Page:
No Surprise, There's No Consensus

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A final attempt to reach consensus on new federal regulations on how to hold teacher preparation programs accountable failed yesterday. As a result, the Department of Education will get to write the regulations on its own. While we were certainly sympathetic to the Department's effort, we can't say that this breakdown came as much of a surprise to us.

When we launched our own standards-based review of teacher prep last year, the primary complaint we heard from teacher educators was that we were too focused on inputs and not enough on outcomes. Indeed, leaders in the field such as Charlie Reed, the Cal State University Chancellor and a former teacher educator himself, suggested we follow in the footsteps of his system, with its capacity to use "value-added assessment for program evaluation."

The Department actually took the Chancellor up on his guidance, making it clear from the start that it wanted to use value-added assessment. Lo and behold, the same critics of our "inputs-based" approach decided that outcomes measures were also unworkable. Beverly Young, Cal State's assistant vice-chancellor for academic affairs and a representative on the committee working on the new regulations, cast doubt on whether the "research base" was adequate to use value-added data for accountability.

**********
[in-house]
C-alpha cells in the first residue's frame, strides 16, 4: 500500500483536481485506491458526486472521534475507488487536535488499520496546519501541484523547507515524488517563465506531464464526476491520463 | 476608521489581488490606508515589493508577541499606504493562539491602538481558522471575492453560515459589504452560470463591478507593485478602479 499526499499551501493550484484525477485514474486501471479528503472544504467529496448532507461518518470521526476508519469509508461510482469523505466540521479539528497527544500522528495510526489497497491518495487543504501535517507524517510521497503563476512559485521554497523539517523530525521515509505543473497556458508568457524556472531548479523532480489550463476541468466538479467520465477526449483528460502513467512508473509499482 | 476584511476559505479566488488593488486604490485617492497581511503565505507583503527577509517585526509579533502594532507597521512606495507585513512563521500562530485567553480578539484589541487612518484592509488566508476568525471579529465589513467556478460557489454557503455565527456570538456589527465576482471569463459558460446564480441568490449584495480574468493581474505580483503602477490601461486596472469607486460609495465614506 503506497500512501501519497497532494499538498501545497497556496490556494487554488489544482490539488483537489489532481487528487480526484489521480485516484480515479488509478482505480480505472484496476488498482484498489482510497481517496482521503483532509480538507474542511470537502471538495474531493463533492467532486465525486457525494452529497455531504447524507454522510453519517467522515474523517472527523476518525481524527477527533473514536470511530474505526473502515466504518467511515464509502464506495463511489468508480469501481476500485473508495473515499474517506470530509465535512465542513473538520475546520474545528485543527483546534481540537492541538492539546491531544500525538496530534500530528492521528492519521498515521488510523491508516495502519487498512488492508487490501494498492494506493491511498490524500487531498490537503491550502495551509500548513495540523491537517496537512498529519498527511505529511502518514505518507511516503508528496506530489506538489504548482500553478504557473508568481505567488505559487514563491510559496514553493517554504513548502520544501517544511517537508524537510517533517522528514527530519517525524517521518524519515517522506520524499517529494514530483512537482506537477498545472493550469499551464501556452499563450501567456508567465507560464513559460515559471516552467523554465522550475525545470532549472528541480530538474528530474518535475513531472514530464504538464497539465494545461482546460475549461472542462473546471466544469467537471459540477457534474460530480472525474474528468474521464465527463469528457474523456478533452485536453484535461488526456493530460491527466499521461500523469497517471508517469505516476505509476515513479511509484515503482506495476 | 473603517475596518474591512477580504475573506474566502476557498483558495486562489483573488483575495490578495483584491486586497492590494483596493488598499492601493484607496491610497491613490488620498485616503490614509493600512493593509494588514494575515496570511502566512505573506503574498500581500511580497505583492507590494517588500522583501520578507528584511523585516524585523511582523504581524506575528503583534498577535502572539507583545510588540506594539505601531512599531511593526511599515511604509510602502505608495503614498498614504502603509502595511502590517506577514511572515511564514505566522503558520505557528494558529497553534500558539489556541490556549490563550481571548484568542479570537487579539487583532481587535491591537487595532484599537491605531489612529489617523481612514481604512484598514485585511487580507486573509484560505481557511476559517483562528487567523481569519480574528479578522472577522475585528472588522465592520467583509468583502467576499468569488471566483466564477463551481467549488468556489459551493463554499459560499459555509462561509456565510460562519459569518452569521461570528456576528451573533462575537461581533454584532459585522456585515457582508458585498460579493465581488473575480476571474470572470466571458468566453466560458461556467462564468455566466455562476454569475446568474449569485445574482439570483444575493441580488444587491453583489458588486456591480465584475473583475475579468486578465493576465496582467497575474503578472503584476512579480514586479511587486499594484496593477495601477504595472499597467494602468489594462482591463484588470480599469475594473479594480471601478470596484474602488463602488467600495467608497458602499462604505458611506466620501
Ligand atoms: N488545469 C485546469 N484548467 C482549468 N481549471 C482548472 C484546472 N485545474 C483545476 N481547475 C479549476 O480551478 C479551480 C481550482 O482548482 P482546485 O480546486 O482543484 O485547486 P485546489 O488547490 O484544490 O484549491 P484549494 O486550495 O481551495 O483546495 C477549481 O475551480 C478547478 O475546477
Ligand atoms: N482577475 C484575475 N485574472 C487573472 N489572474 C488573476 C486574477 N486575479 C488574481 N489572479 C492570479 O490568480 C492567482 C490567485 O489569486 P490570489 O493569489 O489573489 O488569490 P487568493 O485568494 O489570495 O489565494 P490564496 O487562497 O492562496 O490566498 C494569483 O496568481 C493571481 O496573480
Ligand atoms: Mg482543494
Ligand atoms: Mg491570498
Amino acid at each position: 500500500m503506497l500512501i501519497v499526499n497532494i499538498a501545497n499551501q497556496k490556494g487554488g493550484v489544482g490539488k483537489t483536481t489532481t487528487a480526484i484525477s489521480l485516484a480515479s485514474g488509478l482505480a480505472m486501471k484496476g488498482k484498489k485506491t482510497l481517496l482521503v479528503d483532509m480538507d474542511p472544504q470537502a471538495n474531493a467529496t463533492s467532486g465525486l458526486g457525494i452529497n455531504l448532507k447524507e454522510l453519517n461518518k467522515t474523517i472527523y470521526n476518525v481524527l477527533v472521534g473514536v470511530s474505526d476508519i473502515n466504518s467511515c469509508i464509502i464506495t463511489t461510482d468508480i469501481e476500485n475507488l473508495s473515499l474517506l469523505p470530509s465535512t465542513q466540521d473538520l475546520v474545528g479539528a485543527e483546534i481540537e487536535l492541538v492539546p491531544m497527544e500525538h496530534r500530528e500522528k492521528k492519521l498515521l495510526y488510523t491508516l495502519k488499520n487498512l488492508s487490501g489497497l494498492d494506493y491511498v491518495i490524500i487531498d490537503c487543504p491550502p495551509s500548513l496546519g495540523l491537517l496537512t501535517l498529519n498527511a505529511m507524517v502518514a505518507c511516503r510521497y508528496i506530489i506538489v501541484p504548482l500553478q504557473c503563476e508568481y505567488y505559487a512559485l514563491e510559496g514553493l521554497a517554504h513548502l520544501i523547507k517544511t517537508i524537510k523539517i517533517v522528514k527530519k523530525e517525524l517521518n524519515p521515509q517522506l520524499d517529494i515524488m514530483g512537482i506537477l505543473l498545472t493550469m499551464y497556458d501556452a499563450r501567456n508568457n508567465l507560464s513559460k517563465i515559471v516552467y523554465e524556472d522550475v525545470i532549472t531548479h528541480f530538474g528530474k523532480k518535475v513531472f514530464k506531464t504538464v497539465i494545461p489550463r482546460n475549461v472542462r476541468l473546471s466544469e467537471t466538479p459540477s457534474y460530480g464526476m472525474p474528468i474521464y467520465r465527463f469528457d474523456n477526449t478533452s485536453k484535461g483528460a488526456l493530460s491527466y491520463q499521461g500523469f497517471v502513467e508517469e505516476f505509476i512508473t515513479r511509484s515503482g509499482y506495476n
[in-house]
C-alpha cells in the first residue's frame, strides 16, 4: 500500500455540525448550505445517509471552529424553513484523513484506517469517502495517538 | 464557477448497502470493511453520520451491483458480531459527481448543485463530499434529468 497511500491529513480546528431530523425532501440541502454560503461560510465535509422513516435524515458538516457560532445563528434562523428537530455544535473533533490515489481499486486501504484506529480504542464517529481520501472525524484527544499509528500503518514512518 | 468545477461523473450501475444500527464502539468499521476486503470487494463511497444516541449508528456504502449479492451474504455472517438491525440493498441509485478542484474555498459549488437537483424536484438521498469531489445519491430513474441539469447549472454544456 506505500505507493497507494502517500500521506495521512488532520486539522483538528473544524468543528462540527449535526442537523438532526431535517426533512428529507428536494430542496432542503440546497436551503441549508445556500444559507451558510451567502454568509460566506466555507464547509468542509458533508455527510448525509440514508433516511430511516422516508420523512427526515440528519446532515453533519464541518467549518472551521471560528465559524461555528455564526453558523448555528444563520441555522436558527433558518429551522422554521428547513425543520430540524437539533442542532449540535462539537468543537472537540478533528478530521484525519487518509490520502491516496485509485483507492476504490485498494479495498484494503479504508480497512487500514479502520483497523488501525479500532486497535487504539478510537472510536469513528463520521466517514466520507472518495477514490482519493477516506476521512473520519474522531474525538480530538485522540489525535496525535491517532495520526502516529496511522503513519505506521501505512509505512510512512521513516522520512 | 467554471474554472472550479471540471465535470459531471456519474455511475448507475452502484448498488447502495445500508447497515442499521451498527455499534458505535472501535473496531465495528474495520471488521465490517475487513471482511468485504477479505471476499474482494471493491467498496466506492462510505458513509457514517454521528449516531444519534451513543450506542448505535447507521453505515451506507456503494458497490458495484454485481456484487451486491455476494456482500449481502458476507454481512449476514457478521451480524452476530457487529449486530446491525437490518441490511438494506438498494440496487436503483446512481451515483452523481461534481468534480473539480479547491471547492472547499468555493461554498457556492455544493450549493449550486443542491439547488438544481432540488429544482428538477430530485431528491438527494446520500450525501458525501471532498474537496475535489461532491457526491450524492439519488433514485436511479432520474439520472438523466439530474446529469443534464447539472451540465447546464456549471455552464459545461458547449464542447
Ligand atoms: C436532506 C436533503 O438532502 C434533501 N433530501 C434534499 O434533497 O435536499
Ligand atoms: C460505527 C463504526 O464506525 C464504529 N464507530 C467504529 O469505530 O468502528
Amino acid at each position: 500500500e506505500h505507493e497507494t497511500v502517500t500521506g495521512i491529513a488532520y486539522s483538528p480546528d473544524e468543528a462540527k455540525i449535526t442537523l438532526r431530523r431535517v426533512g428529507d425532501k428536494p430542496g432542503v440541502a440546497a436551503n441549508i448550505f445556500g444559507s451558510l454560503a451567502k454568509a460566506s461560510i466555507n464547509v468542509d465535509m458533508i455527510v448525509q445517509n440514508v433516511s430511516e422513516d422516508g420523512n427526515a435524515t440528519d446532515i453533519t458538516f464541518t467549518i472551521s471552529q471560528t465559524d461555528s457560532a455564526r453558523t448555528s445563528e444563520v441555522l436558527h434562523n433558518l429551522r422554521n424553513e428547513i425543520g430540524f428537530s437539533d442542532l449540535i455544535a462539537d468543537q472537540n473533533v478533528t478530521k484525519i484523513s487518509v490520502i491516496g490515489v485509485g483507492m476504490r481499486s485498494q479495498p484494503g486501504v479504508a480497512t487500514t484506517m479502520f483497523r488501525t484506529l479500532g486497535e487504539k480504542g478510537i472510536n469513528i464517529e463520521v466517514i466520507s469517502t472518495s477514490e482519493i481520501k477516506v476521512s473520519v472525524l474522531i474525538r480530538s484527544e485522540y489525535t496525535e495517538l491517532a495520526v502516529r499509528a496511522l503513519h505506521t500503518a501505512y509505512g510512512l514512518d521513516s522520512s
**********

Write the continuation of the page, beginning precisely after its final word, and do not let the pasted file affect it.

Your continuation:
Similarly, Michael Feuer of George Washington University wrote a blog post last year decrying the "fundamentally flawed design" of our review. Now chairing a National Academy of Education panel on the evaluation of teacher preparation programs, Feuer last week signed onto a letter to the Department stating flatly that use of value-added data for accountability purposes would not "meet appropriate standards of validity."

For now anyway, it does not appear that the field is ready to accept any system that would distinguish strong programs from the weak. In our view, that's an indefensible position... and we're guessing that also comes as no surprise. 

—Graham Drake and Arthur McKee